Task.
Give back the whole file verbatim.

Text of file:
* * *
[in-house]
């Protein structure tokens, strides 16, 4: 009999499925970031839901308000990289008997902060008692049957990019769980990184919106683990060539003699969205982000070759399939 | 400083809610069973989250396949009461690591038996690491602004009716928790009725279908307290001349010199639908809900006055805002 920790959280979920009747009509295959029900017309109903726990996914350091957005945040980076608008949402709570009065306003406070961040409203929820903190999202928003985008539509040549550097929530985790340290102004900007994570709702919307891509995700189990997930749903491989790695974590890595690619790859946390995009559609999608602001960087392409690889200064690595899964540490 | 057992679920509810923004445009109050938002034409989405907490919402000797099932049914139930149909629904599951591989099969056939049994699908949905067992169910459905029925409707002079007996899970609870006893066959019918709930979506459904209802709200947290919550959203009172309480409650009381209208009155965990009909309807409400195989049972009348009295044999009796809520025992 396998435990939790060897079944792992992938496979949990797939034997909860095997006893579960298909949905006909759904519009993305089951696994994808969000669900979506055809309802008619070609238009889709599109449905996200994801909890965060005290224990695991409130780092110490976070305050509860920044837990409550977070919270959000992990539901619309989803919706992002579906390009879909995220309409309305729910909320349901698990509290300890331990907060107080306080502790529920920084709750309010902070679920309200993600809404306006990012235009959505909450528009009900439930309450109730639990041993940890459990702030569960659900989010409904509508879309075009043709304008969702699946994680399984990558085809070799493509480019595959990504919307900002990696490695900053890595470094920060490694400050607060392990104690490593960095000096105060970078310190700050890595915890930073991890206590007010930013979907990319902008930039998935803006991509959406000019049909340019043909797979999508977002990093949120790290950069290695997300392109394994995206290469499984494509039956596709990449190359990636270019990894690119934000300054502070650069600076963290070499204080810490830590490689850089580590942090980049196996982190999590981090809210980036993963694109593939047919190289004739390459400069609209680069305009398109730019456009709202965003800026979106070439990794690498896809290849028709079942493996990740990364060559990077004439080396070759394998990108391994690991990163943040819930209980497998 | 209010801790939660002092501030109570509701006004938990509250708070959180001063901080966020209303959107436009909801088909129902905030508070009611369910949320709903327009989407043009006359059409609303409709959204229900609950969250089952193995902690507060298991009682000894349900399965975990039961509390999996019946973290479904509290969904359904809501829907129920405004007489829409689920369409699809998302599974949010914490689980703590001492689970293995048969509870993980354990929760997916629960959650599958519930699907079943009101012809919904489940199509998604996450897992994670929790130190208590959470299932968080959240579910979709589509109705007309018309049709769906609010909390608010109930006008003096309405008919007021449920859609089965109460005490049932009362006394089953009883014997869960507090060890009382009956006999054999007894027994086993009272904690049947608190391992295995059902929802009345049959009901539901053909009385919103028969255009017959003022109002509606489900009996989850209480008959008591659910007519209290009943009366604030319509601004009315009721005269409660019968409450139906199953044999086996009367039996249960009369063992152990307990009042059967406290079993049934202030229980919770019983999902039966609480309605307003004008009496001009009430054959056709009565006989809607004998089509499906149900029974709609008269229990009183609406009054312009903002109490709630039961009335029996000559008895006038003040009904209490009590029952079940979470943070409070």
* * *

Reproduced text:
[in-house]
């Protein structure tokens, strides 16, 4: 009999499925970031839901308000990289008997902060008692049957990019769980990184919106683990060539003699969205982000070759399939 | 400083809610069973989250396949009461690591038996690491602004009716928790009725279908307290001349010199639908809900006055805002 920790959280979920009747009509295959029900017309109903726990996914350091957005945040980076608008949402709570009065306003406070961040409203929820903190999202928003985008539509040549550097929530985790340290102004900007994570709702919307891509995700189990997930749903491989790695974590890595690619790859946390995009559609999608602001960087392409690889200064690595899964540490 | 057992679920509810923004445009109050938002034409989405907490919402000797099932049914139930149909629904599951591989099969056939049994699908949905067992169910459905029925409707002079007996899970609870006893066959019918709930979506459904209802709200947290919550959203009172309480409650009381209208009155965990009909309807409400195989049972009348009295044999009796809520025992 396998435990939790060897079944792992992938496979949990797939034997909860095997006893579960298909949905006909759904519009993305089951696994994808969000669900979506055809309802008619070609238009889709599109449905996200994801909890965060005290224990695991409130780092110490976070305050509860920044837990409550977070919270959000992990539901619309989803919706992002579906390009879909995220309409309305729910909320349901698990509290300890331990907060107080306080502790529920920084709750309010902070679920309200993600809404306006990012235009959505909450528009009900439930309450109730639990041993940890459990702030569960659900989010409904509508879309075009043709304008969702699946994680399984990558085809070799493509480019595959990504919307900002990696490695900053890595470094920060490694400050607060392990104690490593960095000096105060970078310190700050890595915890930073991890206590007010930013979907990319902008930039998935803006991509959406000019049909340019043909797979999508977002990093949120790290950069290695997300392109394994995206290469499984494509039956596709990449190359990636270019990894690119934000300054502070650069600076963290070499204080810490830590490689850089580590942090980049196996982190999590981090809210980036993963694109593939047919190289004739390459400069609209680069305009398109730019456009709202965003800026979106070439990794690498896809290849028709079942493996990740990364060559990077004439080396070759394998990108391994690991990163943040819930209980497998 | 209010801790939660002092501030109570509701006004938990509250708070959180001063901080966020209303959107436009909801088909129902905030508070009611369910949320709903327009989407043009006359059409609303409709959204229900609950969250089952193995902690507060298991009682000894349900399965975990039961509390999996019946973290479904509290969904359904809501829907129920405004007489829409689920369409699809998302599974949010914490689980703590001492689970293995048969509870993980354990929760997916629960959650599958519930699907079943009101012809919904489940199509998604996450897992994670929790130190208590959470299932968080959240579910979709589509109705007309018309049709769906609010909390608010109930006008003096309405008919007021449920859609089965109460005490049932009362006394089953009883014997869960507090060890009382009956006999054999007894027994086993009272904690049947608190391992295995059902929802009345049959009901539901053909009385919103028969255009017959003022109002509606489900009996989850209480008959008591659910007519209290009943009366604030319509601004009315009721005269409660019968409450139906199953044999086996009367039996249960009369063992152990307990009042059967406290079993049934202030229980919770019983999902039966609480309605307003004008009496001009009430054959056709009565006989809607004998089509499906149900029974709609008269229990009183609406009054312009903002109490709630039961009335029996000559008895006038003040009904209490009590029952079940979470943070409070």